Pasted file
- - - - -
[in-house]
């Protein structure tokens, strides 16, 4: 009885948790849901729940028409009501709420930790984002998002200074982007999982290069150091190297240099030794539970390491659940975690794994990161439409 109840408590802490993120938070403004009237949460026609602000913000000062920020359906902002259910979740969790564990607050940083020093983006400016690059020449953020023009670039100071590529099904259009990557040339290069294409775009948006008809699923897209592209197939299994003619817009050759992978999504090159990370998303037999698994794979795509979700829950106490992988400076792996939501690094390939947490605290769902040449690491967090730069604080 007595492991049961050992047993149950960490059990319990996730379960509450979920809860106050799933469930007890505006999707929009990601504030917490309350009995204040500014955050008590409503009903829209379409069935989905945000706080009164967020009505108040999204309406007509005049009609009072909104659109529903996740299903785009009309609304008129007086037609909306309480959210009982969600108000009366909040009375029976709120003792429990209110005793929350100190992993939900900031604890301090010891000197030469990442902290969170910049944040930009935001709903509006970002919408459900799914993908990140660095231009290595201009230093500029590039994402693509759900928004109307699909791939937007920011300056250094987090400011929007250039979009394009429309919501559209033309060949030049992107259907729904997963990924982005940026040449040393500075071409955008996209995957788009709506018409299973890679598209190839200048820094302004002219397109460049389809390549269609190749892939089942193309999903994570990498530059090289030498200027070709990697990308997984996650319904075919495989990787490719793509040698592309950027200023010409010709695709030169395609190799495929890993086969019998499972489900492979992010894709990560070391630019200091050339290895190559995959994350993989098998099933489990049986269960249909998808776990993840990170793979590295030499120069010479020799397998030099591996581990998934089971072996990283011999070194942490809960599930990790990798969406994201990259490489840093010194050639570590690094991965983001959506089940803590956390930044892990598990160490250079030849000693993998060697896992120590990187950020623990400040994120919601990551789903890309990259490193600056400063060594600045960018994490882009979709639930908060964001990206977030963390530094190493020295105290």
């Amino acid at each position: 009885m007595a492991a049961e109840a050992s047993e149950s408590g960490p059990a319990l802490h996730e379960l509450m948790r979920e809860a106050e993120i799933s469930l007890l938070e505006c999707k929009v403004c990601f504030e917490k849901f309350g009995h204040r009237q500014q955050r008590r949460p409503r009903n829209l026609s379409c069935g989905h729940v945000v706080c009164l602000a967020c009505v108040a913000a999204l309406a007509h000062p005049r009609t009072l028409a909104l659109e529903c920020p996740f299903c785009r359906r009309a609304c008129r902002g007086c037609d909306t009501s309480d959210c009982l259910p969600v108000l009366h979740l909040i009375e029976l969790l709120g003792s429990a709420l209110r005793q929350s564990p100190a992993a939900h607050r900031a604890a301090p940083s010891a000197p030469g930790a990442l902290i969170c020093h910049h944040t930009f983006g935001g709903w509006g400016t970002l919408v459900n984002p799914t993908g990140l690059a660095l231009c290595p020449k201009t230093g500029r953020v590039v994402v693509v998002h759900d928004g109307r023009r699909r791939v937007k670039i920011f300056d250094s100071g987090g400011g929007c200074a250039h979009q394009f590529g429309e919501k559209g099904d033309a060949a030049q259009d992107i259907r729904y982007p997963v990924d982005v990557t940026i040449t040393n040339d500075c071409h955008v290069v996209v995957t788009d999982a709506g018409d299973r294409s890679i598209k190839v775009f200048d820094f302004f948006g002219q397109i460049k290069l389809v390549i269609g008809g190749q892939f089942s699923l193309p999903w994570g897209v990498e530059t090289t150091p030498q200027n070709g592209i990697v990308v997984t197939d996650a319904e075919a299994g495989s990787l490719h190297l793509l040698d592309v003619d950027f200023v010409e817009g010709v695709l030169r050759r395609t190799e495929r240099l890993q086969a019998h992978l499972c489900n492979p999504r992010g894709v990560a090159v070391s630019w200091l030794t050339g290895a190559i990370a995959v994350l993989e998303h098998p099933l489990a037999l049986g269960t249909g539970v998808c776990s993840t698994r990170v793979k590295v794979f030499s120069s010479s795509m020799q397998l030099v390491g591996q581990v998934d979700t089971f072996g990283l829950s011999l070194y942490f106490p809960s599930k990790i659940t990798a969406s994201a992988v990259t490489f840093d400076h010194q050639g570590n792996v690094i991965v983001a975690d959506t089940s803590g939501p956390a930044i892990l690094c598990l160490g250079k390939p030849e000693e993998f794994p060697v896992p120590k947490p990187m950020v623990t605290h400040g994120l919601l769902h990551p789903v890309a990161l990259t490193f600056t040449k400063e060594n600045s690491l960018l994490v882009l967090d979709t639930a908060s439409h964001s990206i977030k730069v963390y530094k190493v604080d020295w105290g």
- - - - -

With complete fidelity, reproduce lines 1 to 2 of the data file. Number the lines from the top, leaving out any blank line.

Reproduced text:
[in-house]
């Protein structure tokens, strides 16, 4: 009885948790849901729940028409009501709420930790984002998002200074982007999982290069150091190297240099030794539970390491659940975690794994990161439409 109840408590802490993120938070403004009237949460026609602000913000000062920020359906902002259910979740969790564990607050940083020093983006400016690059020449953020023009670039100071590529099904259009990557040339290069294409775009948006008809699923897209592209197939299994003619817009050759992978999504090159990370998303037999698994794979795509979700829950106490992988400076792996939501690094390939947490605290769902040449690491967090730069604080 007595492991049961050992047993149950960490059990319990996730379960509450979920809860106050799933469930007890505006999707929009990601504030917490309350009995204040500014955050008590409503009903829209379409069935989905945000706080009164967020009505108040999204309406007509005049009609009072909104659109529903996740299903785009009309609304008129007086037609909306309480959210009982969600108000009366909040009375029976709120003792429990209110005793929350100190992993939900900031604890301090010891000197030469990442902290969170910049944040930009935001709903509006970002919408459900799914993908990140660095231009290595201009230093500029590039994402693509759900928004109307699909791939937007920011300056250094987090400011929007250039979009394009429309919501559209033309060949030049992107259907729904997963990924982005940026040449040393500075071409955008996209995957788009709506018409299973890679598209190839200048820094302004002219397109460049389809390549269609190749892939089942193309999903994570990498530059090289030498200027070709990697990308997984996650319904075919495989990787490719793509040698592309950027200023010409010709695709030169395609190799495929890993086969019998499972489900492979992010894709990560070391630019200091050339290895190559995959994350993989098998099933489990049986269960249909998808776990993840990170793979590295030499120069010479020799397998030099591996581990998934089971072996990283011999070194942490809960599930990790990798969406994201990259490489840093010194050639570590690094991965983001959506089940803590956390930044892990598990160490250079030849000693993998060697896992120590990187950020623990400040994120919601990551789903890309990259490193600056400063060594600045960018994490882009979709639930908060964001990206977030963390530094190493020295105290």